Highland Woodworking Wood News Online, No. 165, May 2019Welcome to Highland Woodworking - Fine Tools & Education Learn more about Highland Woodworking View our current woodworking classes and seminars Woodworking articles and solutions Subscribe to Wood News
Here's My Workshop!
By Art Fahie
Bar Mills, ME


Having to deal with smaller, more confined areas can put the squeeze on anyone's efforts when it comes to woodworking. When dealing with 8' long boards, it's probably not the best thing to have 7' ceilings! While I lucked out on ceiling height, the interior of my shop is just under 10' wide x 17' long. The question is how do I squeeze all the "goodies" into such a small place and still have room to build anything? It's not as hard as you think, it just takes some planning, something most woodworkers are pretty good at.

As with most shops, mine is based around the area I use for my tablesaw and router, the difference being that such a small space doesn't really allow the cutting/ripping of full-sized boards. The answer for me was a simple one. As my shop is a stand-alone building in rural Maine, I designed it with an 8' slot, measuring about 8" high, just enough room to handle (with some discretionary judgement) an almost full-sized piece of plywood. The material is simply placed on the saw and heads-out through the opening to the outside of the building. This approach literally cuts the amount of space required for such a cut in half!

The slot behind the router table and tablesaw allows sheet goods to
exit the building during cutting.

By recessing the lighting between the 2x4's in the ceiling I can actually squeeze a vertically positioned 8' board into the building without damaging anything.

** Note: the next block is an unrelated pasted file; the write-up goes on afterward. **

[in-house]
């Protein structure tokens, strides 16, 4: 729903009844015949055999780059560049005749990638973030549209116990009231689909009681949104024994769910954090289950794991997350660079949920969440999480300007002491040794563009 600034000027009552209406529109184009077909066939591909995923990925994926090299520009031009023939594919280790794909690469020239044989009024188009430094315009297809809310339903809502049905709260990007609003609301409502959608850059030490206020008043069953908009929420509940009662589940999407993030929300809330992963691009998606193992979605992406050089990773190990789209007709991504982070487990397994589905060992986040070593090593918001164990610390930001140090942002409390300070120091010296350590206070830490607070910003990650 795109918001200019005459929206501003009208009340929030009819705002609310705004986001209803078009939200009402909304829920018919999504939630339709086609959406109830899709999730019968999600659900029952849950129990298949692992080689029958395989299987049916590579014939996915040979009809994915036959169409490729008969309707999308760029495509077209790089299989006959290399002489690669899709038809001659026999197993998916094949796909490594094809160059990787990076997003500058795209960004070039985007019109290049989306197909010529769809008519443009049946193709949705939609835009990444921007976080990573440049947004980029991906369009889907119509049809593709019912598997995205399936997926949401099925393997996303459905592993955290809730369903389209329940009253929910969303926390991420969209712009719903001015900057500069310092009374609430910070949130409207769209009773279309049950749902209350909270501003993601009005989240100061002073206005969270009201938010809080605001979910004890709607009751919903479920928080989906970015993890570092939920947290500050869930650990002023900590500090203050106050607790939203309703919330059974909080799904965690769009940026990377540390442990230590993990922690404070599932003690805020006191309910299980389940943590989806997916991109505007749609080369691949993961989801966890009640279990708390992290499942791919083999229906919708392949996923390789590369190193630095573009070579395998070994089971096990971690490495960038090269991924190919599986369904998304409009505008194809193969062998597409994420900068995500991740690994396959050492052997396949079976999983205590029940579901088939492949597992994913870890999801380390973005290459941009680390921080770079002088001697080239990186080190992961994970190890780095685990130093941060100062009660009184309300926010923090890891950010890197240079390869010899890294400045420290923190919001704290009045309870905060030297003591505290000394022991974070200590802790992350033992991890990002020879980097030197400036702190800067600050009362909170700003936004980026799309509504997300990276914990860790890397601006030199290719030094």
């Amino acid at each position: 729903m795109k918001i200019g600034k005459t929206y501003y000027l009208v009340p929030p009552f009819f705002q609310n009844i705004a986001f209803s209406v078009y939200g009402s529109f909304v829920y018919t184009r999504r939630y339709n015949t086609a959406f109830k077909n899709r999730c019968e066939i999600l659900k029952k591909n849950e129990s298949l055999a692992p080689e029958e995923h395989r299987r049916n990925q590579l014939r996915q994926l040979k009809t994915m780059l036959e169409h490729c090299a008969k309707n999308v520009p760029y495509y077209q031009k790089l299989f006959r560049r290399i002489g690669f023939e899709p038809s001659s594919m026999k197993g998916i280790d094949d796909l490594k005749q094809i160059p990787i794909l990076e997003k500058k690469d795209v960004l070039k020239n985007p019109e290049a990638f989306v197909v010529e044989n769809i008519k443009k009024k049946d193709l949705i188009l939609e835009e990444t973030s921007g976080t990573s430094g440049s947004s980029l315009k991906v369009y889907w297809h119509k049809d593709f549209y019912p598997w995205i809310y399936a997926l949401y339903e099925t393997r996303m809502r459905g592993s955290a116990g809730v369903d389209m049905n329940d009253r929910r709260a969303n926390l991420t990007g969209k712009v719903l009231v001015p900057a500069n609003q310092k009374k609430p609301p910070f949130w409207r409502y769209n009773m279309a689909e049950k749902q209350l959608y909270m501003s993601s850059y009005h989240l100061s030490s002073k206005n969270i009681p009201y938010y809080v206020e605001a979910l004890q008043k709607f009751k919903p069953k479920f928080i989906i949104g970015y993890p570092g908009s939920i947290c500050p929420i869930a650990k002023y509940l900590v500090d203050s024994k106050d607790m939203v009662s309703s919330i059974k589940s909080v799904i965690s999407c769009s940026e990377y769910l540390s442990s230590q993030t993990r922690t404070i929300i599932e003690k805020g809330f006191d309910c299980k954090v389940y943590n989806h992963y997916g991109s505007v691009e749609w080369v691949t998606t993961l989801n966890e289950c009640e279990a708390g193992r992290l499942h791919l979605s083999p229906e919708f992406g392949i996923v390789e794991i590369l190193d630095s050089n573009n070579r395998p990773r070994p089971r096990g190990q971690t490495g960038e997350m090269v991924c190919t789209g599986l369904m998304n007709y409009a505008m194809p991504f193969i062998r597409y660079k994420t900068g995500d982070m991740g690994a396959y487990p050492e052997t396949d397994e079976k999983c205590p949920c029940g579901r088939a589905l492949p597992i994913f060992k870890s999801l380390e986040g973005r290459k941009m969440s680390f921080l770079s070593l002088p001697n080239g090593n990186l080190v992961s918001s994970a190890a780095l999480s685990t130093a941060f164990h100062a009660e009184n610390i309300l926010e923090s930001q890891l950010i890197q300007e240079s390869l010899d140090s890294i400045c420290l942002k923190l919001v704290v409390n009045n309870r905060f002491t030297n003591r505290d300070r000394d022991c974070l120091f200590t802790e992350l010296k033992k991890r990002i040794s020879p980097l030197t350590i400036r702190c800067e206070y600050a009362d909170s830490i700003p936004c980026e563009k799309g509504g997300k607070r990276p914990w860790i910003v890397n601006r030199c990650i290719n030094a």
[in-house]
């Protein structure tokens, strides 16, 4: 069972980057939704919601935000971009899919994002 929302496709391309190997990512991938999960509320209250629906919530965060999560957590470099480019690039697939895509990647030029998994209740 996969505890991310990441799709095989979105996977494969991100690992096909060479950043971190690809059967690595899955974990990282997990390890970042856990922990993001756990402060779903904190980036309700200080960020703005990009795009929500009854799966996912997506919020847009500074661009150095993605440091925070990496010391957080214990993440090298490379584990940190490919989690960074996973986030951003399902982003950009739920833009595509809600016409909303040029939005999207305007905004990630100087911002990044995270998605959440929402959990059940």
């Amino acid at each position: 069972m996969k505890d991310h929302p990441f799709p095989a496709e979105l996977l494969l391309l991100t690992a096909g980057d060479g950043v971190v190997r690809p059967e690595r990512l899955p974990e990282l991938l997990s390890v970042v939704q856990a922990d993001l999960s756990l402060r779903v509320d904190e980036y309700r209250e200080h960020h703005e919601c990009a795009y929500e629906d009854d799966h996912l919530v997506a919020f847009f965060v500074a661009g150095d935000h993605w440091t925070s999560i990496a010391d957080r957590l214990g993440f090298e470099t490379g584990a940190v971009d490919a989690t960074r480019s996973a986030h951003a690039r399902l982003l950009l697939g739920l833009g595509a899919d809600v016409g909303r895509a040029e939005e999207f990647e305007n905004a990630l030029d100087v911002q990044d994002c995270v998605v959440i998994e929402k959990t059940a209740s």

Using space wisely also insured a place for my battery powered tools. I use the Ryobi line because of the simplicity of how they've approached utilizing their entire line of batteries, with the batteries being universal regardless of how old or new of a tool you are using.

Building recessed shelving between the 2x4 studs of the building
gave me an attractive and easily accessible area to store my
battery powered tools.

Despite some pretty small interior dimensions I've been able to utilize pretty much every tool I'd ever need for future projects. Admittedly, I'm not focusing on building bookcases or dining room furniture, so this layout might not work for everyone! This is a shop I cannot afford to outgrow... so yes, boxes, cutting boards and "finer-scale" projects will probably occupy most of my efforts, but, as I've already built some cabinetry for my wife's hobby room, who knows what this little shop has in store!


The tablesaw slot has had insulation placed in it to help with the cold Maine winters. Wall space is essential for jigs, clamps and hand tools. The miter saw has an enclosed downdraft table built into it, as well as a "heated" refrigerator that's used to keep paints and glue warm during the cold season!


I'm a big fan of the Harbor Freight workbenches, so much so that I have two of them. Although they are normally positioned on opposite facing walls, by mounting them on 3" wheels they can be repositioned to provide a 40" x 60" workspace, or placed end to end will give me a full 10' long table! Of course they can also be placed as shown above to provide one easy to access work area. Installing T-track into one of the surfaces added more versatility without taking up any additional space!



A couple of simple draw slides can add versatility to almost any area. As I don't rely on my jointer as much as many of my other tools, bending over now and then to square something off is no big sacrifice. Nobody said working in a small area is the most convenient way to go!


A little planning can result in a much bigger shop than you might think!






You can email Art at artfahie@yahoo.com.

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